My summer vacation for most of my life has involved some time in the mountains of Montana. I can remember as far back as my grade school years that the last few miles, driving up into the mountains to the dude ranch where we stayed, would clear my head in every manner. I could literally feel my spirits lift and my whole being lighten as we drew near to these mountains. And that feeling persists even today, fifty years later, when I drive into my family cabin just over the ridge from that same dude ranch. I need go no further than my front porch, watching and listening to the birds, hearing the creek just below, sometimes seeing deer, or bears, or moose go by. It is rejuvenating.
I’ve heard it said, and given the advice myself to spend time in nature to heal stress and revive energy. It almost seems too easy – take a walk in a park, go play with a dog, take a hike in the mountains, hang out at the beach and collect stones. It seems that many people associate the healing power with the exercise of walking, hiking, etc., but I know it is something much more fundamental: we are creatures of nature, although we do our best to cover up that fact with clocks and calendars and appointments and all the cultural and physical trappings of our lives. But our bodies remember, and as long as we have bodies, we need to remind the rest of ourselves from time to time where they/we come from.
This truth became most real for me as an adult when I started to go on weeklong backpacking trips. Spending more that a day or two at walking speed, getting up when the sun finally peeked into the tent; going to bed when it was too dark to even play cards by candlelight; eating when hunger and a nice place to stop coincided; living with only the bare necessities that we were willing to carry; living as basic a life as practical for spoiled modern folk. Something about this experience would bring me back, time and again, to the knowledge that at the most fundamental level, I am simply another creation of nature who sometimes gets caught up in dramas and tragedies and comedies of jobs and finances and society that gets layered over the top of what I really am on this planet. And what I really am (what any of us really are) is impossible to describe; it can only, in truth, be experienced.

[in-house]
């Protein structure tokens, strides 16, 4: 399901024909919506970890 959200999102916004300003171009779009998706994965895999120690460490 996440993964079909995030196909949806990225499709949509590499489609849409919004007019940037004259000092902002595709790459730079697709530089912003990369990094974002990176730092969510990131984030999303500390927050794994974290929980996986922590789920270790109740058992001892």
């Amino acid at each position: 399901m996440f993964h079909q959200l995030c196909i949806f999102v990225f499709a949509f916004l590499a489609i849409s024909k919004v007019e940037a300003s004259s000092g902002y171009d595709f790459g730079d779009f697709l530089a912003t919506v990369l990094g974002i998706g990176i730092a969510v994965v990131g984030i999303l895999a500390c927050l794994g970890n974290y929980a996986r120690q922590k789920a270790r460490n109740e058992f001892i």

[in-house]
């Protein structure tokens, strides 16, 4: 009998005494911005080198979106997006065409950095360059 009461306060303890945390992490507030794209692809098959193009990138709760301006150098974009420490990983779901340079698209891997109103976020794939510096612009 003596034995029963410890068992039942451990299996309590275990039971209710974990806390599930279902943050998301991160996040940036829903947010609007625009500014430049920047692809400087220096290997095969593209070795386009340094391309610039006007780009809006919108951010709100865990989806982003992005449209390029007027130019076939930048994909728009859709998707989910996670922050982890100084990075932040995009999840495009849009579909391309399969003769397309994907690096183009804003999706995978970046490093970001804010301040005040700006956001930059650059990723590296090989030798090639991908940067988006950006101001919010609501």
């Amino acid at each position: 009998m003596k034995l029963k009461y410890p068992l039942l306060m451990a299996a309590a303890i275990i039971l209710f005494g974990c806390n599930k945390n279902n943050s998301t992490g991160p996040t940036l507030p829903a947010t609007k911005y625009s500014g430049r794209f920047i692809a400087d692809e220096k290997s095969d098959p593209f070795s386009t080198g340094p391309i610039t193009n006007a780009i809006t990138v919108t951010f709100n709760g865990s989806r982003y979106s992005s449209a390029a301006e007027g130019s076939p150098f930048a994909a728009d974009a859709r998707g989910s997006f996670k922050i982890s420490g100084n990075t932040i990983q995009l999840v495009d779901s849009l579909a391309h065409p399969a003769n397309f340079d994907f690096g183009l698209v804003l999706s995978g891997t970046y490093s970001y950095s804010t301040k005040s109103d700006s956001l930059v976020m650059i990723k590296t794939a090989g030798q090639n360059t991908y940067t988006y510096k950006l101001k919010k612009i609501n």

One of my favorite poets, Rainier Maria Rilke, puts it this way in his “Letters to a Young Poet”:
“If you will stay close to nature, to its simplicity, to the small things hardly noticeable, those things can become great and immeasurable. If you will love what seems to be insignificant ….then everything will become easier, more harmonious, and somehow more conciliatory, not for your intellect – that will most likely remain behind, astonished – but for your innermost consciousness, your awakeness, and your inner knowing.”
That awakeness and inner knowing is in this body, this creation of nature. And it is what understands my connection with nature, what is nourished by it, and what keeps me alive, in every sense of the world. When I get home to the city, the healing moments will come when the moon shines in my windows at night, or I look out and see the trees that surround my apartment, or I take a trip to the dog park just to watch and perhaps get jumped on. But for now as for some time in every summer I can remember, I will continue to soak up the healing in the great solitude of the mountains.